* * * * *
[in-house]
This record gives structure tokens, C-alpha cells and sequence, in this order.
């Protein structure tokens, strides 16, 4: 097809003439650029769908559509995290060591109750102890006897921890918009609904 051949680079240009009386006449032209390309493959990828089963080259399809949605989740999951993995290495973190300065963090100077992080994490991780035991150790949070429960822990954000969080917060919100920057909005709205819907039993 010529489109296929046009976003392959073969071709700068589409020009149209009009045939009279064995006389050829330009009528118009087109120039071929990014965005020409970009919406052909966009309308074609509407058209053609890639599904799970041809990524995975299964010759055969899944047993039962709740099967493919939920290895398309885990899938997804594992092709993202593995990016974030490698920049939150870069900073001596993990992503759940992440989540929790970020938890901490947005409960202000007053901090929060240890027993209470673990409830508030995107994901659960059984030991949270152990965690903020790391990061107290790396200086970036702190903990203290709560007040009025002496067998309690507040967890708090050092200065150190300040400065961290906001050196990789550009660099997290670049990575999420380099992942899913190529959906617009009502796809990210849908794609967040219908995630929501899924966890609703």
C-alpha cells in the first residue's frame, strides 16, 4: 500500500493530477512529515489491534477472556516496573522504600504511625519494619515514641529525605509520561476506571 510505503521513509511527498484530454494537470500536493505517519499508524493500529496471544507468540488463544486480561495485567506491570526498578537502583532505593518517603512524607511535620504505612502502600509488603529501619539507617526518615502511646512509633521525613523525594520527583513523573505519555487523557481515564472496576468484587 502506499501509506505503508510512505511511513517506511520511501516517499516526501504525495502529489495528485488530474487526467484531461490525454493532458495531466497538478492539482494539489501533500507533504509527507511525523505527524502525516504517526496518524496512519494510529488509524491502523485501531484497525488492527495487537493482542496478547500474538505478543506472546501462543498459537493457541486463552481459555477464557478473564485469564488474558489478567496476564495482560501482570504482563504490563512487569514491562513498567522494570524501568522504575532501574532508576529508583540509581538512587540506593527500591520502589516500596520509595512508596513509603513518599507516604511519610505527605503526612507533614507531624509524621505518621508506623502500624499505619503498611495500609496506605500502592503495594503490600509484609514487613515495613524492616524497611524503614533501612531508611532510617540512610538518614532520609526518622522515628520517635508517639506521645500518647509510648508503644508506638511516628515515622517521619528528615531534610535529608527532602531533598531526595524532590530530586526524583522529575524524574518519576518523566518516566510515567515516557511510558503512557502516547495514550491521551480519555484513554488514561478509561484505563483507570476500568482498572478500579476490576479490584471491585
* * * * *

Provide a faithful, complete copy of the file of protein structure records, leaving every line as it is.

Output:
[in-house]
This record gives structure tokens, C-alpha cells and sequence, in this order.
């Protein structure tokens, strides 16, 4: 097809003439650029769908559509995290060591109750102890006897921890918009609904 051949680079240009009386006449032209390309493959990828089963080259399809949605989740999951993995290495973190300065963090100077992080994490991780035991150790949070429960822990954000969080917060919100920057909005709205819907039993 010529489109296929046009976003392959073969071709700068589409020009149209009009045939009279064995006389050829330009009528118009087109120039071929990014965005020409970009919406052909966009309308074609509407058209053609890639599904799970041809990524995975299964010759055969899944047993039962709740099967493919939920290895398309885990899938997804594992092709993202593995990016974030490698920049939150870069900073001596993990992503759940992440989540929790970020938890901490947005409960202000007053901090929060240890027993209470673990409830508030995107994901659960059984030991949270152990965690903020790391990061107290790396200086970036702190903990203290709560007040009025002496067998309690507040967890708090050092200065150190300040400065961290906001050196990789550009660099997290670049990575999420380099992942899913190529959906617009009502796809990210849908794609967040219908995630929501899924966890609703």
C-alpha cells in the first residue's frame, strides 16, 4: 500500500493530477512529515489491534477472556516496573522504600504511625519494619515514641529525605509520561476506571 510505503521513509511527498484530454494537470500536493505517519499508524493500529496471544507468540488463544486480561495485567506491570526498578537502583532505593518517603512524607511535620504505612502502600509488603529501619539507617526518615502511646512509633521525613523525594520527583513523573505519555487523557481515564472496576468484587 502506499501509506505503508510512505511511513517506511520511501516517499516526501504525495502529489495528485488530474487526467484531461490525454493532458495531466497538478492539482494539489501533500507533504509527507511525523505527524502525516504517526496518524496512519494510529488509524491502523485501531484497525488492527495487537493482542496478547500474538505478543506472546501462543498459537493457541486463552481459555477464557478473564485469564488474558489478567496476564495482560501482570504482563504490563512487569514491562513498567522494570524501568522504575532501574532508576529508583540509581538512587540506593527500591520502589516500596520509595512508596513509603513518599507516604511519610505527605503526612507533614507531624509524621505518621508506623502500624499505619503498611495500609496506605500502592503495594503490600509484609514487613515495613524492616524497611524503614533501612531508611532510617540512610538518614532520609526518622522515628520517635508517639506521645500518647509510648508503644508506638511516628515515622517521619528528615531534610535529608527532602531533598531526595524532590530530586526524583522529575524524574518519576518523566518516566510515567515516557511510558503512557502516547495514550491521551480519555484513554488514561478509561484505563483507570476500568482498572478500579476490576479490584471491585